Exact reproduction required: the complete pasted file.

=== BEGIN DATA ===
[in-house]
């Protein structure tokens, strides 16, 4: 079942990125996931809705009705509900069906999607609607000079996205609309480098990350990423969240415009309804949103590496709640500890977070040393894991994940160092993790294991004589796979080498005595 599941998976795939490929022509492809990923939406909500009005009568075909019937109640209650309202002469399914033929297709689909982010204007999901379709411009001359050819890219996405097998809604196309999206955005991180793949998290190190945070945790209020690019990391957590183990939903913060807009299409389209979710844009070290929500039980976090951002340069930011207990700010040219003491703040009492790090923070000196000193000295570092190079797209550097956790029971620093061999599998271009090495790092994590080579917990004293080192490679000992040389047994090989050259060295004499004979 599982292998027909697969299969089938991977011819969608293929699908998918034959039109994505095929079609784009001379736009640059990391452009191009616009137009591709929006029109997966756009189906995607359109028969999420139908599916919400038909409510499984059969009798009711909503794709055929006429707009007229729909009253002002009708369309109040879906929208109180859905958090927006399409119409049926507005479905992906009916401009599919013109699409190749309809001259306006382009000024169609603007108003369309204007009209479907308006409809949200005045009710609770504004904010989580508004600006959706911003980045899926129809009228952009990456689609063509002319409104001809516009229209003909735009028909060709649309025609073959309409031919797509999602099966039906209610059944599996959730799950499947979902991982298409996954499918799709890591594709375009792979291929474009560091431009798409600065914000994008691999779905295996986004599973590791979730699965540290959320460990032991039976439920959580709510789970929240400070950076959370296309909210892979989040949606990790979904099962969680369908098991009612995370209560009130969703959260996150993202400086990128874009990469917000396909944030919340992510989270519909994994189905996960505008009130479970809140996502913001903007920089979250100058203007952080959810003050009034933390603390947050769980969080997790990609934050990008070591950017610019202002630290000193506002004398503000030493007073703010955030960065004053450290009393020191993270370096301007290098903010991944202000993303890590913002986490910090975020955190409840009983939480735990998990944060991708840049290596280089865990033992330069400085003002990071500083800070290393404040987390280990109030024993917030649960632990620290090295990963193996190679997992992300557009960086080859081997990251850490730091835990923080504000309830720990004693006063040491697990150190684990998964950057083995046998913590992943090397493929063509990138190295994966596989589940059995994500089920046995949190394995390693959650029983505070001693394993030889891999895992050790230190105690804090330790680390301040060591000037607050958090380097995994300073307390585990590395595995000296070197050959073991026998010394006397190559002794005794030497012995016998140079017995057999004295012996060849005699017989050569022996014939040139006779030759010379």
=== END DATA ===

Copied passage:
[in-house]
């Protein structure tokens, strides 16, 4: 079942990125996931809705009705509900069906999607609607000079996205609309480098990350990423969240415009309804949103590496709640500890977070040393894991994940160092993790294991004589796979080498005595 599941998976795939490929022509492809990923939406909500009005009568075909019937109640209650309202002469399914033929297709689909982010204007999901379709411009001359050819890219996405097998809604196309999206955005991180793949998290190190945070945790209020690019990391957590183990939903913060807009299409389209979710844009070290929500039980976090951002340069930011207990700010040219003491703040009492790090923070000196000193000295570092190079797209550097956790029971620093061999599998271009090495790092994590080579917990004293080192490679000992040389047994090989050259060295004499004979 599982292998027909697969299969089938991977011819969608293929699908998918034959039109994505095929079609784009001379736009640059990391452009191009616009137009591709929006029109997966756009189906995607359109028969999420139908599916919400038909409510499984059969009798009711909503794709055929006429707009007229729909009253002002009708369309109040879906929208109180859905958090927006399409119409049926507005479905992906009916401009599919013109699409190749309809001259306006382009000024169609603007108003369309204007009209479907308006409809949200005045009710609770504004904010989580508004600006959706911003980045899926129809009228952009990456689609063509002319409104001809516009229209003909735009028909060709649309025609073959309409031919797509999602099966039906209610059944599996959730799950499947979902991982298409996954499918799709890591594709375009792979291929474009560091431009798409600065914000994008691999779905295996986004599973590791979730699965540290959320460990032991039976439920959580709510789970929240400070950076959370296309909210892979989040949606990790979904099962969680369908098991009612995370209560009130969703959260996150993202400086990128874009990469917000396909944030919340992510989270519909994994189905996960505008009130479970809140996502913001903007920089979250100058203007952080959810003050009034933390603390947050769980969080997790990609934050990008070591950017610019202002630290000193506002004398503000030493007073703010955030960065004053450290009393020191993270370096301007290098903010991944202000993303890590913002986490910090975020955190409840009983939480735990998990944060991708840049290596280089865990033992330069400085003002990071500083800070290393404040987390280990109030024993917030649960632990620290090295990963193996190679997992992300557009960086080859081997990251850490730091835990923080504000309830720990004693006063040491697990150190684990998964950057083995046998913590992943090397493929063509990138190295994966596989589940059995994500089920046995949190394995390693959650029983505070001693394993030889891999895992050790230190105690804090330790680390301040060591000037607050958090380097995994300073307390585990590395595995000296070197050959073991026998010394006397190559002794005794030497012995016998140079017995057999004295012996060849005699017989050569022996014939040139006779030759010379």